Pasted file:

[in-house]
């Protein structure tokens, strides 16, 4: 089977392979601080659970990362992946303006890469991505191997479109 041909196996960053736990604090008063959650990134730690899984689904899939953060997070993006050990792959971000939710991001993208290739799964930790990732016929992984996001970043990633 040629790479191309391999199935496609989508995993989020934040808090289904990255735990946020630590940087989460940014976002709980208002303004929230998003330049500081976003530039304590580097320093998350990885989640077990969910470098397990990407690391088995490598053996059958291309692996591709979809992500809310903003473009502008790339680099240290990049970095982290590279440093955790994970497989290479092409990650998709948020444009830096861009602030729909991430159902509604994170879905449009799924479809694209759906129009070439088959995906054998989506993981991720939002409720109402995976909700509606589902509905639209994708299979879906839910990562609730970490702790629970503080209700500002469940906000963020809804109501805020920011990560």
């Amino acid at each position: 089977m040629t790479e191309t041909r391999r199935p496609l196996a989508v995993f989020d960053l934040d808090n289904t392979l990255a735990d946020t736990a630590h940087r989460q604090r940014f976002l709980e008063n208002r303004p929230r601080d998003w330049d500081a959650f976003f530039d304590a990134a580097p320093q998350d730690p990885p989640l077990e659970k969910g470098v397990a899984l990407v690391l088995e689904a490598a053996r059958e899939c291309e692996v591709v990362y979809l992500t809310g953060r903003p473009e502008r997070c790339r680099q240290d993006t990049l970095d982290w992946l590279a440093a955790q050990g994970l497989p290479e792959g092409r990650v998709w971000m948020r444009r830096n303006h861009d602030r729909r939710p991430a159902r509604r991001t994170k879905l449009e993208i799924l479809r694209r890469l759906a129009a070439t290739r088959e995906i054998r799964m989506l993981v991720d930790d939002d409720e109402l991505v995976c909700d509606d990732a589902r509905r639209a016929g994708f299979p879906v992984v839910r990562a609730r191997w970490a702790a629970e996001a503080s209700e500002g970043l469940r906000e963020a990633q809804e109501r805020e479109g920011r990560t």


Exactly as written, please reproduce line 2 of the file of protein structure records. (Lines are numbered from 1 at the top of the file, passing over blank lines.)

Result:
């Protein structure tokens, strides 16, 4: 089977392979601080659970990362992946303006890469991505191997479109 041909196996960053736990604090008063959650990134730690899984689904899939953060997070993006050990792959971000939710991001993208290739799964930790990732016929992984996001970043990633 040629790479191309391999199935496609989508995993989020934040808090289904990255735990946020630590940087989460940014976002709980208002303004929230998003330049500081976003530039304590580097320093998350990885989640077990969910470098397990990407690391088995490598053996059958291309692996591709979809992500809310903003473009502008790339680099240290990049970095982290590279440093955790994970497989290479092409990650998709948020444009830096861009602030729909991430159902509604994170879905449009799924479809694209759906129009070439088959995906054998989506993981991720939002409720109402995976909700509606589902509905639209994708299979879906839910990562609730970490702790629970503080209700500002469940906000963020809804109501805020920011990560």